Stand-Up Theory. (yikes)

Had a great discussion with the aforementioned psycho Jordan Nevins yesterday. He's a smart cookie. A crazy, crazy, intelligent cookie.

I wanted to get his opinion of an idea I had re: the structure of most stand-up. It seems to me that most of every modern (!) stand up act can be broken down into different proportions of the following three crafts/skills/structures, with a bonus fourth I'll talk about in a second.

1) Jokes
2) Debate
3) Cartoonism

Here's what I mean by each of those three, because I'm using the terms fairly specifically.

1) Jokes
A joke, as I talked about in an earlier blog-post, is a discrete verbally or physically expressed broken expectation. If you've heard of Henny Youngman before, he was an old sexist who popularized stand-up as a joke-based form. His most famous line is,

"Take my wife - please!"

That's not a funny joke anymore, but it illustrates a point. In the first part of the line, he leads you to believe "Take my wife" as in "For example, my wife." In the second part of the line, he breaks that expectation/interpretation of the first part, so that you now know he wants you to acquire, steal, or otherwise get rid of his wife for him. Two meanings and a broken expectation. At it's core, I believe that's what a "joke" is. 

Here's a stupid joke I wrote recently while warming up, 
"I lost my wallet last week - to cancer."
Do we see? Djes? Good.

2) Debate
This is something I lifted pretty directly from Hannibal Buress (I think from a GQ article?), who did some debate growing up. He basically asserted that stand-up is structured, at least on the outside, like debate. You suggest a thesis - some kind of belief, opinion, or fact about yourself - and you then give one or more proofs for that thesis.

Another great example of this is Chris Rock. For example, here's a premise of his:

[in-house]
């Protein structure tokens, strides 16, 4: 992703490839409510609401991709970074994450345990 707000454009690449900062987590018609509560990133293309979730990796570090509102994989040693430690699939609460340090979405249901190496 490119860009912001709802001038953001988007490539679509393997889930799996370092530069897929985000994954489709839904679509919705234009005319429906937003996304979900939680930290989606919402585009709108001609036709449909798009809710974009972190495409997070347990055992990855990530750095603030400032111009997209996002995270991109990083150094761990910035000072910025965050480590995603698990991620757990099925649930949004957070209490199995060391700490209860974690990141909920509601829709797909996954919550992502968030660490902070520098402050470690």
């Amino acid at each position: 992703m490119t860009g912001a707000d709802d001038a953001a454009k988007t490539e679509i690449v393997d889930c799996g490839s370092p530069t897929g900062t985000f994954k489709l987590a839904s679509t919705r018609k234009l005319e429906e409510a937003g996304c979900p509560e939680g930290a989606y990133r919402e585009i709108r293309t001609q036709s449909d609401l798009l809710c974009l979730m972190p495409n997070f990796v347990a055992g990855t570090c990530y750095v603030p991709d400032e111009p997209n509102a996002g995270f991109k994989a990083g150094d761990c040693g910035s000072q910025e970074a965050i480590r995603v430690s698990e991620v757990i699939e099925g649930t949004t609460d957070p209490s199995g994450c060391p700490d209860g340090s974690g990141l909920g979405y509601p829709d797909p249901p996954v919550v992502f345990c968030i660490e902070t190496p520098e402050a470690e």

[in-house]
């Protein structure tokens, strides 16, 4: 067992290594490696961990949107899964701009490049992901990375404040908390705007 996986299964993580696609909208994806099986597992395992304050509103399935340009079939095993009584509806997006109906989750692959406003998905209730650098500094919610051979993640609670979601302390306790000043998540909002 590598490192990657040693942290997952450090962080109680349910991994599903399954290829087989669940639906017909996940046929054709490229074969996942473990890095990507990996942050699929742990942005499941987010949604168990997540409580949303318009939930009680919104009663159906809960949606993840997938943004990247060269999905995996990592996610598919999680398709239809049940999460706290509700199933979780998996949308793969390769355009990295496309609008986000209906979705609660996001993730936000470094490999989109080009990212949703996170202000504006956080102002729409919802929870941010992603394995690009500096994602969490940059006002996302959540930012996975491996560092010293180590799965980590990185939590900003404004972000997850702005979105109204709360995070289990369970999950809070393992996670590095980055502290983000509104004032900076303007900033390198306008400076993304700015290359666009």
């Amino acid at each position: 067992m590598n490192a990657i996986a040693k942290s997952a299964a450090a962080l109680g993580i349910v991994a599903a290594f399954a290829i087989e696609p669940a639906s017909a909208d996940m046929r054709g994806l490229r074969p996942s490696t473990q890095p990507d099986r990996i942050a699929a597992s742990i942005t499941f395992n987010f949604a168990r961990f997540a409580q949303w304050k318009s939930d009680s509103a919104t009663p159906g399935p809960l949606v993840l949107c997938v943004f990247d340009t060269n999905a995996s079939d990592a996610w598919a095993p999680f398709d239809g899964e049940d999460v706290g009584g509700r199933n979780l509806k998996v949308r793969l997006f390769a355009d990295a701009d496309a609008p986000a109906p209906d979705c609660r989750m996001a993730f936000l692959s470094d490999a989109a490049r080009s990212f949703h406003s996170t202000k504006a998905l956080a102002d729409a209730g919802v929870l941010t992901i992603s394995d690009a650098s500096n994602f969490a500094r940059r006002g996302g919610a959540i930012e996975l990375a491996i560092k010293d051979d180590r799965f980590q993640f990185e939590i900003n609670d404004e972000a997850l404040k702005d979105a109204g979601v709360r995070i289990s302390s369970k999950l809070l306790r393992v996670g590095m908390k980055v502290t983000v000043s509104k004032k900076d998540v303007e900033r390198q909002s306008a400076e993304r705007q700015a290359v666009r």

"Men are only as unfaithful as their options."
That's a thesis. You could argue it. You could argue against it. Chris, Hannibal, and Seinfeld are great examples of this structure.

3) Cartoonism
You might hear comedians refer to this in a specific bit as an "act-out." This is an idea I lifted from the Let's Talk About  Sets podcast, and who they in-turn lifted from Brian Reagan. It's this notion that the more you can get the audience to see the cartoon you're creating instead of a person onstage, the more they're going to laugh.

When Dane Cook talks about the BK Lounge, you see him dealing with the loud customer, and the weird pickles-cheese person. In 2017, his most recent special on Netflix, Louis does an awesome act-out of a dog on heroin. It's a cartoon. It's hilarious to see him be this cartoon of a dog.

In a lot of ways, this is related to what comedy genius/goddess Anne Libera would call "Lizard Brain" humor. Although it can be used for a high-brow purpose, sometimes it's just a stupid, lizard-brain reaction to see something so recognizable, silly, or outrageous.

Bonus 4) Storytelling
I think storytelling is kind of it's own beast. It is it's own craft that is also a close relative to stand-up. As it relates to our discussion here, I think in many stand-up acts you'll see a jokes, debates, and cartoonism interspersed throughout a story, using the narrative as a throughline. That's some advanced shit though. Or maybe not.

Look forward to my next blog "62 Days Again, in which Jon learns that he also should have been practicing storytelling this whole time"


See you tomorrow!



  1. Just been getting caught up with the blog, its interesting thought provoking and inspiring :)


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